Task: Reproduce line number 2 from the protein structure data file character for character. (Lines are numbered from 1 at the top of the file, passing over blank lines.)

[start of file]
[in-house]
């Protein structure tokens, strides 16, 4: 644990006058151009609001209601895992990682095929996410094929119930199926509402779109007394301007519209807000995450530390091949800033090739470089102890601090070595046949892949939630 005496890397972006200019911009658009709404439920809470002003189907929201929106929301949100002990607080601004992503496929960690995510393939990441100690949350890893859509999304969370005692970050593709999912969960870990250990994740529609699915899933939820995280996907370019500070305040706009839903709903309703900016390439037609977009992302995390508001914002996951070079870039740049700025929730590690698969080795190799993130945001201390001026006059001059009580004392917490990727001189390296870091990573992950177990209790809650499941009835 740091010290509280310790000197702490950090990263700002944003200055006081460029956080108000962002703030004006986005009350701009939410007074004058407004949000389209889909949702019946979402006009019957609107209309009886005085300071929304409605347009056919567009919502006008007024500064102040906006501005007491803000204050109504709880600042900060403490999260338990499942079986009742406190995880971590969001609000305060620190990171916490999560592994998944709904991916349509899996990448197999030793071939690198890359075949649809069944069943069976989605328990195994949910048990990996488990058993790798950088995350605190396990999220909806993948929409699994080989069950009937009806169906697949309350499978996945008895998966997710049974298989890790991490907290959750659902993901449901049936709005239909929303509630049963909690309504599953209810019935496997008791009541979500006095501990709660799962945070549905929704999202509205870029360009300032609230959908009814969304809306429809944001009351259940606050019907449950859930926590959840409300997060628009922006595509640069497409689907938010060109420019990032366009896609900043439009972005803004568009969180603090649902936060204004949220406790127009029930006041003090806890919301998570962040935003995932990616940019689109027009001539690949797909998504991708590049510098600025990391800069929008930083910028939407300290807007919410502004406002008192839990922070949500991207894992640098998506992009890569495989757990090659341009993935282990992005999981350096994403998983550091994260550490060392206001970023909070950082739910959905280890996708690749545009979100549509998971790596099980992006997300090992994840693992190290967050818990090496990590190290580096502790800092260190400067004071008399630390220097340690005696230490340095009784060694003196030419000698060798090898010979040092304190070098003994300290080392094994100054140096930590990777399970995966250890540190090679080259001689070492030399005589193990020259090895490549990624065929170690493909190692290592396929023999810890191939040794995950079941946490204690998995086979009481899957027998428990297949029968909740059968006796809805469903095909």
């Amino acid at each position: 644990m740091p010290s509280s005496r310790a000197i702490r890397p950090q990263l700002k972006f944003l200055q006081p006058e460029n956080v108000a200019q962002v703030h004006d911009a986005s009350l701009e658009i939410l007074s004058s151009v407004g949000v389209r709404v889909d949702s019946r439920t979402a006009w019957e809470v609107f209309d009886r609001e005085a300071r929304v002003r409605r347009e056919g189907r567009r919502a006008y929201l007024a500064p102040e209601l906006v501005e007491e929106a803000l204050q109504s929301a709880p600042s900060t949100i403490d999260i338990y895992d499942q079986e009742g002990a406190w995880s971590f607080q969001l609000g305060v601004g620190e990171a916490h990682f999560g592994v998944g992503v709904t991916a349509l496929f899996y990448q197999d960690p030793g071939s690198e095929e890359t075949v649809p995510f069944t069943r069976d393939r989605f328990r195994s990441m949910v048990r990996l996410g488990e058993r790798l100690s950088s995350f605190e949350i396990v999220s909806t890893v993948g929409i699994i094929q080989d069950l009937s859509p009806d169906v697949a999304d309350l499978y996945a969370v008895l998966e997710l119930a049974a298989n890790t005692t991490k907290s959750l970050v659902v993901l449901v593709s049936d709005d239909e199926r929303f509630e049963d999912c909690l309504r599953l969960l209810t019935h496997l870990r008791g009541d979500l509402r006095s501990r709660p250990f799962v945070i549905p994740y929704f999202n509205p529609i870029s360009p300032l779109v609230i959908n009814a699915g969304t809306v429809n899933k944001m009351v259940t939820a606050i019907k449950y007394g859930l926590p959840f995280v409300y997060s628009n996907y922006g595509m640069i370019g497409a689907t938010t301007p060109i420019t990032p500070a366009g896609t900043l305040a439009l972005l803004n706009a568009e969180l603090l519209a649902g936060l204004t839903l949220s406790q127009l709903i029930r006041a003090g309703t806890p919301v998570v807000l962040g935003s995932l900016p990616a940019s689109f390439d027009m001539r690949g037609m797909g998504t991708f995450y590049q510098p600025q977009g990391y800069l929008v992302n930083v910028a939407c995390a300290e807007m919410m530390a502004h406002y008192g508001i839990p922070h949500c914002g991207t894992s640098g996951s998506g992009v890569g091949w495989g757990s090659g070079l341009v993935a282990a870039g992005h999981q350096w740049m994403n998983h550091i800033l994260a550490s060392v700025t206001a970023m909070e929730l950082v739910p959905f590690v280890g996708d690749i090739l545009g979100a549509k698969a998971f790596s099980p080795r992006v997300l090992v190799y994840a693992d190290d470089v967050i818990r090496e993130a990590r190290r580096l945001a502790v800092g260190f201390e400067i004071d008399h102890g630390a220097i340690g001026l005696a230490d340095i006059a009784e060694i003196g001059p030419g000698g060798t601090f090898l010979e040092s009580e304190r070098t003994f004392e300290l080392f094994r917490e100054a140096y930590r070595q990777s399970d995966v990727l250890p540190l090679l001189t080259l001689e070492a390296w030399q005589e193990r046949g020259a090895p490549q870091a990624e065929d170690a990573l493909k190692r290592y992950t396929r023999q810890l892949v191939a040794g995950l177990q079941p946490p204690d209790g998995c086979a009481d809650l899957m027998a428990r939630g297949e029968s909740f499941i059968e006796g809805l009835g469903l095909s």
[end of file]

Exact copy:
């Protein structure tokens, strides 16, 4: 644990006058151009609001209601895992990682095929996410094929119930199926509402779109007394301007519209807000995450530390091949800033090739470089102890601090070595046949892949939630 005496890397972006200019911009658009709404439920809470002003189907929201929106929301949100002990607080601004992503496929960690995510393939990441100690949350890893859509999304969370005692970050593709999912969960870990250990994740529609699915899933939820995280996907370019500070305040706009839903709903309703900016390439037609977009992302995390508001914002996951070079870039740049700025929730590690698969080795190799993130945001201390001026006059001059009580004392917490990727001189390296870091990573992950177990209790809650499941009835 740091010290509280310790000197702490950090990263700002944003200055006081460029956080108000962002703030004006986005009350701009939410007074004058407004949000389209889909949702019946979402006009019957609107209309009886005085300071929304409605347009056919567009919502006008007024500064102040906006501005007491803000204050109504709880600042900060403490999260338990499942079986009742406190995880971590969001609000305060620190990171916490999560592994998944709904991916349509899996990448197999030793071939690198890359075949649809069944069943069976989605328990195994949910048990990996488990058993790798950088995350605190396990999220909806993948929409699994080989069950009937009806169906697949309350499978996945008895998966997710049974298989890790991490907290959750659902993901449901049936709005239909929303509630049963909690309504599953209810019935496997008791009541979500006095501990709660799962945070549905929704999202509205870029360009300032609230959908009814969304809306429809944001009351259940606050019907449950859930926590959840409300997060628009922006595509640069497409689907938010060109420019990032366009896609900043439009972005803004568009969180603090649902936060204004949220406790127009029930006041003090806890919301998570962040935003995932990616940019689109027009001539690949797909998504991708590049510098600025990391800069929008930083910028939407300290807007919410502004406002008192839990922070949500991207894992640098998506992009890569495989757990090659341009993935282990992005999981350096994403998983550091994260550490060392206001970023909070950082739910959905280890996708690749545009979100549509998971790596099980992006997300090992994840693992190290967050818990090496990590190290580096502790800092260190400067004071008399630390220097340690005696230490340095009784060694003196030419000698060798090898010979040092304190070098003994300290080392094994100054140096930590990777399970995966250890540190090679080259001689070492030399005589193990020259090895490549990624065929170690493909190692290592396929023999810890191939040794995950079941946490204690998995086979009481899957027998428990297949029968909740059968006796809805469903095909």